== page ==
Components of reflex arc:
Receptor
Sensory neuron
Interneuron
Motor neuron
Effector

ELECTROCHEMICAL IMPULSE
What is an action potential?
How do nerve cell membranes become charged?
How does an action potential move along a neuron?
How does threshold level of a neuron relate to interpretation of signal intensity?
How do nerve cell membranes become charged?
Rich supply of positive and negative ions both inside and outside the nerve cell. A membrane potential is created due to:
unequal concentrations of ions
the selective permeability of the neuron membrane
Large ions cannot cross
High [Na+]
High [K+]
Adequate concentrations of Na+ and K+ are maintained by the sodium -potassium pump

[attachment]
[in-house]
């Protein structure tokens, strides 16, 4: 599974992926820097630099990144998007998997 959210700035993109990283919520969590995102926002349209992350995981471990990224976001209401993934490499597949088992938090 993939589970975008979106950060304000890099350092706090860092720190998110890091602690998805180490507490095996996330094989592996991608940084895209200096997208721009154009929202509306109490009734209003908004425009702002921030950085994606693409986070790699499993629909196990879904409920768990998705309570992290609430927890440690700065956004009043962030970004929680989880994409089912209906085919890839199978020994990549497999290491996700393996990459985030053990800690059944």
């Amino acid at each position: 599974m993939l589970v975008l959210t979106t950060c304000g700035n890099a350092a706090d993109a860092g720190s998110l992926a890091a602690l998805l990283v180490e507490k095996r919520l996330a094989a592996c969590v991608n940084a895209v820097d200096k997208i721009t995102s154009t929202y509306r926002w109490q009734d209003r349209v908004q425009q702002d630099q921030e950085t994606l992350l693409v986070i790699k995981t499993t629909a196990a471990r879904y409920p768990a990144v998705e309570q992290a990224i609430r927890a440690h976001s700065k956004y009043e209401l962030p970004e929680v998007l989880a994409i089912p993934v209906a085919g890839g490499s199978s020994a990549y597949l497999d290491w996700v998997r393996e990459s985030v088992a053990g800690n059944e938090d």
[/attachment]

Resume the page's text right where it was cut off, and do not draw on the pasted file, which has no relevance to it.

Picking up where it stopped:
http://highered.mcgraw-hill.com/sites/0072495855/student_view0/chapter2/animation__how_the_sodium_potassium_pump_works.html
What is an Action Potential?
voltage difference across a nerve cell membrane when the nerve is excited.
At Rest (Resting Potential): -70 mV
Outside (+), inside (-) – due to high [Na+] on outside and large negatively charged molecules on the inside (proteins, amino acids, phosphates)
Membrane is more permeable to K+; K+ diffuse out faster than Na+ diffusing in
Movement of ions controlled by gated ion channels
In Response to a Stimulus...
Depolarization
Repolarization
Undershoot/Hyperpolarization
K+ gated channels close
Na+ gated channels open = allows increase flow of Na+ into the axon
K+ gated channels open; K+ moves out of the axon
Na+ gated channels close
slow K+ gates remain open
more K+ out = inside more negative

Refractory Period - a second AP cannot be generated at this time
How does an AP travel along a neuron?